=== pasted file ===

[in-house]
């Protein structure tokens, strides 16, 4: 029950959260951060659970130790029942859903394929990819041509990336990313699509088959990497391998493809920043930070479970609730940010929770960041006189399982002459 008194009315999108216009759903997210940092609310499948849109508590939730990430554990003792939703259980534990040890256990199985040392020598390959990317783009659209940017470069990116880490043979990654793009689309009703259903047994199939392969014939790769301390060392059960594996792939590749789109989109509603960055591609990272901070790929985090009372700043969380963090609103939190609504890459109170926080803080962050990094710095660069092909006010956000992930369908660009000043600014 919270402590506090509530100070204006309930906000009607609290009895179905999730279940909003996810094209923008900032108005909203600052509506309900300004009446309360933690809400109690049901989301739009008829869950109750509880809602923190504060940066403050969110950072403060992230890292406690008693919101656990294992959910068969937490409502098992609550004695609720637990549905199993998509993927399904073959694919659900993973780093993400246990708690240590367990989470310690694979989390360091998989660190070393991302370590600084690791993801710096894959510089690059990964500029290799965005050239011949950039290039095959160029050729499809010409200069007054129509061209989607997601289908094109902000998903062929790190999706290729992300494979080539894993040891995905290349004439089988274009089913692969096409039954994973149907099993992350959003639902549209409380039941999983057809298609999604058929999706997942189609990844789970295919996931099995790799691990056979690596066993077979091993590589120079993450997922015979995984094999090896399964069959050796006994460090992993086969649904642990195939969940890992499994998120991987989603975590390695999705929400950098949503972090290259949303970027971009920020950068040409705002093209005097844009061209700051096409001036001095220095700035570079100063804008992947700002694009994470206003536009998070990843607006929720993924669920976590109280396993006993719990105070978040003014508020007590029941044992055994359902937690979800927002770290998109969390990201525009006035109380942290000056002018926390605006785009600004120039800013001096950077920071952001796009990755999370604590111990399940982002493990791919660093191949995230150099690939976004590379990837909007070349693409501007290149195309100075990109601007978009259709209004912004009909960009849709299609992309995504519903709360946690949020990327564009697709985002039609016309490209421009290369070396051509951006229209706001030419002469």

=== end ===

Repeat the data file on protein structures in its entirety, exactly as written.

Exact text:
[in-house]
């Protein structure tokens, strides 16, 4: 029950959260951060659970130790029942859903394929990819041509990336990313699509088959990497391998493809920043930070479970609730940010929770960041006189399982002459 008194009315999108216009759903997210940092609310499948849109508590939730990430554990003792939703259980534990040890256990199985040392020598390959990317783009659209940017470069990116880490043979990654793009689309009703259903047994199939392969014939790769301390060392059960594996792939590749789109989109509603960055591609990272901070790929985090009372700043969380963090609103939190609504890459109170926080803080962050990094710095660069092909006010956000992930369908660009000043600014 919270402590506090509530100070204006309930906000009607609290009895179905999730279940909003996810094209923008900032108005909203600052509506309900300004009446309360933690809400109690049901989301739009008829869950109750509880809602923190504060940066403050969110950072403060992230890292406690008693919101656990294992959910068969937490409502098992609550004695609720637990549905199993998509993927399904073959694919659900993973780093993400246990708690240590367990989470310690694979989390360091998989660190070393991302370590600084690791993801710096894959510089690059990964500029290799965005050239011949950039290039095959160029050729499809010409200069007054129509061209989607997601289908094109902000998903062929790190999706290729992300494979080539894993040891995905290349004439089988274009089913692969096409039954994973149907099993992350959003639902549209409380039941999983057809298609999604058929999706997942189609990844789970295919996931099995790799691990056979690596066993077979091993590589120079993450997922015979995984094999090896399964069959050796006994460090992993086969649904642990195939969940890992499994998120991987989603975590390695999705929400950098949503972090290259949303970027971009920020950068040409705002093209005097844009061209700051096409001036001095220095700035570079100063804008992947700002694009994470206003536009998070990843607006929720993924669920976590109280396993006993719990105070978040003014508020007590029941044992055994359902937690979800927002770290998109969390990201525009006035109380942290000056002018926390605006785009600004120039800013001096950077920071952001796009990755999370604590111990399940982002493990791919660093191949995230150099690939976004590379990837909007070349693409501007290149195309100075990109601007978009259709209004912004009909960009849709299609992309995504519903709360946690949020990327564009697709985002039609016309490209421009290369070396051509951006229209706001030419002469």